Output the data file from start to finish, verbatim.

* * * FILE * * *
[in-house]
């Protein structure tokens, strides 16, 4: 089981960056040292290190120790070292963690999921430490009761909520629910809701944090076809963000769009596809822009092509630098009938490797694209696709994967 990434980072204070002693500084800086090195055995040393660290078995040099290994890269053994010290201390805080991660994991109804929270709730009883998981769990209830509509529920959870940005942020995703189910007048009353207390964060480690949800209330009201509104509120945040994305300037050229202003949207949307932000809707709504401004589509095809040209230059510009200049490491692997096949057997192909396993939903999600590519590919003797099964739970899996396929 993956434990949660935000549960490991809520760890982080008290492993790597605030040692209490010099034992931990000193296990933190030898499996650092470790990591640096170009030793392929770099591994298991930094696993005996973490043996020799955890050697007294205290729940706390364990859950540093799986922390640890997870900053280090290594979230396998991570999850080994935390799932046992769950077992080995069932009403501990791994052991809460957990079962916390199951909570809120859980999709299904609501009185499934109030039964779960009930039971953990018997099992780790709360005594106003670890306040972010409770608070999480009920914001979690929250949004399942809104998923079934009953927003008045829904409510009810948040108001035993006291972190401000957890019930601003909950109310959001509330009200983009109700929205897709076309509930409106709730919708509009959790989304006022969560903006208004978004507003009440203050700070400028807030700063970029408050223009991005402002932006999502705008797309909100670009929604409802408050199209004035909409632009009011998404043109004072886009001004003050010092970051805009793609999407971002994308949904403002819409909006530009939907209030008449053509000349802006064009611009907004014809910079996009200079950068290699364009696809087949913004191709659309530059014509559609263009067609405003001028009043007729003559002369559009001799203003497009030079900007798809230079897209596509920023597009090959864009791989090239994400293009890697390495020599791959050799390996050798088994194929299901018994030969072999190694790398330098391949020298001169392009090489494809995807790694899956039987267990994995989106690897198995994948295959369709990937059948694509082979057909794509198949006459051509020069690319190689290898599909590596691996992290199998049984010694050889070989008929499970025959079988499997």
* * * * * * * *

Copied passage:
[in-house]
């Protein structure tokens, strides 16, 4: 089981960056040292290190120790070292963690999921430490009761909520629910809701944090076809963000769009596809822009092509630098009938490797694209696709994967 990434980072204070002693500084800086090195055995040393660290078995040099290994890269053994010290201390805080991660994991109804929270709730009883998981769990209830509509529920959870940005942020995703189910007048009353207390964060480690949800209330009201509104509120945040994305300037050229202003949207949307932000809707709504401004589509095809040209230059510009200049490491692997096949057997192909396993939903999600590519590919003797099964739970899996396929 993956434990949660935000549960490991809520760890982080008290492993790597605030040692209490010099034992931990000193296990933190030898499996650092470790990591640096170009030793392929770099591994298991930094696993005996973490043996020799955890050697007294205290729940706390364990859950540093799986922390640890997870900053280090290594979230396998991570999850080994935390799932046992769950077992080995069932009403501990791994052991809460957990079962916390199951909570809120859980999709299904609501009185499934109030039964779960009930039971953990018997099992780790709360005594106003670890306040972010409770608070999480009920914001979690929250949004399942809104998923079934009953927003008045829904409510009810948040108001035993006291972190401000957890019930601003909950109310959001509330009200983009109700929205897709076309509930409106709730919708509009959790989304006022969560903006208004978004507003009440203050700070400028807030700063970029408050223009991005402002932006999502705008797309909100670009929604409802408050199209004035909409632009009011998404043109004072886009001004003050010092970051805009793609999407971002994308949904403002819409909006530009939907209030008449053509000349802006064009611009907004014809910079996009200079950068290699364009696809087949913004191709659309530059014509559609263009067609405003001028009043007729003559002369559009001799203003497009030079900007798809230079897209596509920023597009090959864009791989090239994400293009890697390495020599791959050799390996050798088994194929299901018994030969072999190694790398330098391949020298001169392009090489494809995807790694899956039987267990994995989106690897198995994948295959369709990937059948694509082979057909794509198949006459051509020069690319190689290898599909590596691996992290199998049984010694050889070989008929499970025959079988499997």